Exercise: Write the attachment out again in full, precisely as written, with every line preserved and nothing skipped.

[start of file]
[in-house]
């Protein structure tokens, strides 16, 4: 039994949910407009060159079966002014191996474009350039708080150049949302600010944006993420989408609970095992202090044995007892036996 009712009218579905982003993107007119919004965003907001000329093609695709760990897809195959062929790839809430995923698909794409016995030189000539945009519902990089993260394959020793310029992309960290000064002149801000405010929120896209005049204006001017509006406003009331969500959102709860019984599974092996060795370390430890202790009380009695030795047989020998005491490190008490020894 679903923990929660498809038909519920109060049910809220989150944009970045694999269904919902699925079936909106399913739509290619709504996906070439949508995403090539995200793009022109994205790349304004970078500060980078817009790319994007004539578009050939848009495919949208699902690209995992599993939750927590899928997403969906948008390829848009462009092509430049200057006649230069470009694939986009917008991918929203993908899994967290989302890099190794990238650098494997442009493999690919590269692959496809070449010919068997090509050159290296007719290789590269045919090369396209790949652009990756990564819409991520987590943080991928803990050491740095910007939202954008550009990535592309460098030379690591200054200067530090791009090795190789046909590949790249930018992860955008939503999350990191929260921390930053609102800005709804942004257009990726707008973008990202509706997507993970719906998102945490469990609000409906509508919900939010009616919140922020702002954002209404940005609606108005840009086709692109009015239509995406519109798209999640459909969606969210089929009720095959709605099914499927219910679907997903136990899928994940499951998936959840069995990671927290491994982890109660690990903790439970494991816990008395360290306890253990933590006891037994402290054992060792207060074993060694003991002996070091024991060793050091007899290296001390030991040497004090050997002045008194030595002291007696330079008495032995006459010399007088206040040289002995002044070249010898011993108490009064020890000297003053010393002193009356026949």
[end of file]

[in-house]
């Protein structure tokens, strides 16, 4: 039994949910407009060159079966002014191996474009350039708080150049949302600010944006993420989408609970095992202090044995007892036996 009712009218579905982003993107007119919004965003907001000329093609695709760990897809195959062929790839809430995923698909794409016995030189000539945009519902990089993260394959020793310029992309960290000064002149801000405010929120896209005049204006001017509006406003009331969500959102709860019984599974092996060795370390430890202790009380009695030795047989020998005491490190008490020894 679903923990929660498809038909519920109060049910809220989150944009970045694999269904919902699925079936909106399913739509290619709504996906070439949508995403090539995200793009022109994205790349304004970078500060980078817009790319994007004539578009050939848009495919949208699902690209995992599993939750927590899928997403969906948008390829848009462009092509430049200057006649230069470009694939986009917008991918929203993908899994967290989302890099190794990238650098494997442009493999690919590269692959496809070449010919068997090509050159290296007719290789590269045919090369396209790949652009990756990564819409991520987590943080991928803990050491740095910007939202954008550009990535592309460098030379690591200054200067530090791009090795190789046909590949790249930018992860955008939503999350990191929260921390930053609102800005709804942004257009990726707008973008990202509706997507993970719906998102945490469990609000409906509508919900939010009616919140922020702002954002209404940005609606108005840009086709692109009015239509995406519109798209999640459909969606969210089929009720095959709605099914499927219910679907997903136990899928994940499951998936959840069995990671927290491994982890109660690990903790439970494991816990008395360290306890253990933590006891037994402290054992060792207060074993060694003991002996070091024991060793050091007899290296001390030991040497004090050997002045008194030595002291007696330079008495032995006459010399007088206040040289002995002044070249010898011993108490009064020890000297003053010393002193009356026949």